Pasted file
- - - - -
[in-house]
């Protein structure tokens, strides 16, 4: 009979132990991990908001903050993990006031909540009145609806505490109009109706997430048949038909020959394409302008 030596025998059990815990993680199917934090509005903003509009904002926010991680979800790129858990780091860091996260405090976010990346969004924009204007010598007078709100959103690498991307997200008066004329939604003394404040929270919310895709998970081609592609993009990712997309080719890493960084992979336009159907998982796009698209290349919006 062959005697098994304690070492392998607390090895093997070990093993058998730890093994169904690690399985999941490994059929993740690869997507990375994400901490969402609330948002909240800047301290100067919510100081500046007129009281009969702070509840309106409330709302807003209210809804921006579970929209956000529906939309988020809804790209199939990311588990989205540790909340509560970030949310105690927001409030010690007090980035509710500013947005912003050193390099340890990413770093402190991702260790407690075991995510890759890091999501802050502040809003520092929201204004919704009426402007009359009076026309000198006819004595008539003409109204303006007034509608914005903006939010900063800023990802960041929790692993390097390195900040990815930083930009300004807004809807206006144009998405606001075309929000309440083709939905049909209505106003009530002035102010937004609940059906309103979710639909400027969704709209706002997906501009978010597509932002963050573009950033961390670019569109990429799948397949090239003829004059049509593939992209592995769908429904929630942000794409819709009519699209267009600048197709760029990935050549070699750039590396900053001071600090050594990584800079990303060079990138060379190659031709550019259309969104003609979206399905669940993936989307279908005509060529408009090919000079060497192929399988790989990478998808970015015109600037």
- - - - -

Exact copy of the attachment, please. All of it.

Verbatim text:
[in-house]
């Protein structure tokens, strides 16, 4: 009979132990991990908001903050993990006031909540009145609806505490109009109706997430048949038909020959394409302008 030596025998059990815990993680199917934090509005903003509009904002926010991680979800790129858990780091860091996260405090976010990346969004924009204007010598007078709100959103690498991307997200008066004329939604003394404040929270919310895709998970081609592609993009990712997309080719890493960084992979336009159907998982796009698209290349919006 062959005697098994304690070492392998607390090895093997070990093993058998730890093994169904690690399985999941490994059929993740690869997507990375994400901490969402609330948002909240800047301290100067919510100081500046007129009281009969702070509840309106409330709302807003209210809804921006579970929209956000529906939309988020809804790209199939990311588990989205540790909340509560970030949310105690927001409030010690007090980035509710500013947005912003050193390099340890990413770093402190991702260790407690075991995510890759890091999501802050502040809003520092929201204004919704009426402007009359009076026309000198006819004595008539003409109204303006007034509608914005903006939010900063800023990802960041929790692993390097390195900040990815930083930009300004807004809807206006144009998405606001075309929000309440083709939905049909209505106003009530002035102010937004609940059906309103979710639909400027969704709209706002997906501009978010597509932002963050573009950033961390670019569109990429799948397949090239003829004059049509593939992209592995769908429904929630942000794409819709009519699209267009600048197709760029990935050549070699750039590396900053001071600090050594990584800079990303060079990138060379190659031709550019259309969104003609979206399905669940993936989307279908005509060529408009090919000079060497192929399988790989990478998808970015015109600037």